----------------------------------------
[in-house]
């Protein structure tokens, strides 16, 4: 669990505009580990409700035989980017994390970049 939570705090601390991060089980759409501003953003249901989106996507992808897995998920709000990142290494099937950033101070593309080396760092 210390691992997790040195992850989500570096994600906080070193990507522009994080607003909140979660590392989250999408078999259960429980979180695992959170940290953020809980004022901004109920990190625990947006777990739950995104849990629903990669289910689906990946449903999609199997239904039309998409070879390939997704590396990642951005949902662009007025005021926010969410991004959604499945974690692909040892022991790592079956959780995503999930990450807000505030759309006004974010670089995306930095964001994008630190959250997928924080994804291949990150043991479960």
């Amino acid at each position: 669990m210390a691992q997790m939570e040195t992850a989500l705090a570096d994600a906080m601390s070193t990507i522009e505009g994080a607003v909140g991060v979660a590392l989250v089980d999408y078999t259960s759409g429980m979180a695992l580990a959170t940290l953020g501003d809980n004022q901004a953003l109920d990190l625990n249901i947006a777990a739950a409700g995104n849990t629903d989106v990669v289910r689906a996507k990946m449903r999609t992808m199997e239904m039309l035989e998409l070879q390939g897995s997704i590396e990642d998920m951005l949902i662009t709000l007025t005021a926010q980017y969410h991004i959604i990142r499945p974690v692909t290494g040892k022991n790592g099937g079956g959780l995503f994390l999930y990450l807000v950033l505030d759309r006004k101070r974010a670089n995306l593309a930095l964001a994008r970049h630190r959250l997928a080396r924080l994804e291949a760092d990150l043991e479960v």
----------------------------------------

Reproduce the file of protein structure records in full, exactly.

[in-house]
């Protein structure tokens, strides 16, 4: 669990505009580990409700035989980017994390970049 939570705090601390991060089980759409501003953003249901989106996507992808897995998920709000990142290494099937950033101070593309080396760092 210390691992997790040195992850989500570096994600906080070193990507522009994080607003909140979660590392989250999408078999259960429980979180695992959170940290953020809980004022901004109920990190625990947006777990739950995104849990629903990669289910689906990946449903999609199997239904039309998409070879390939997704590396990642951005949902662009007025005021926010969410991004959604499945974690692909040892022991790592079956959780995503999930990450807000505030759309006004974010670089995306930095964001994008630190959250997928924080994804291949990150043991479960």
């Amino acid at each position: 669990m210390a691992q997790m939570e040195t992850a989500l705090a570096d994600a906080m601390s070193t990507i522009e505009g994080a607003v909140g991060v979660a590392l989250v089980d999408y078999t259960s759409g429980m979180a695992l580990a959170t940290l953020g501003d809980n004022q901004a953003l109920d990190l625990n249901i947006a777990a739950a409700g995104n849990t629903d989106v990669v289910r689906a996507k990946m449903r999609t992808m199997e239904m039309l035989e998409l070879q390939g897995s997704i590396e990642d998920m951005l949902i662009t709000l007025t005021a926010q980017y969410h991004i959604i990142r499945p974690v692909t290494g040892k022991n790592g099937g079956g959780l995503f994390l999930y990450l807000v950033l505030d759309r006004k101070r974010a670089n995306l593309a930095l964001a994008r970049h630190r959250l997928a080396r924080l994804e291949a760092d990150l043991e479960v």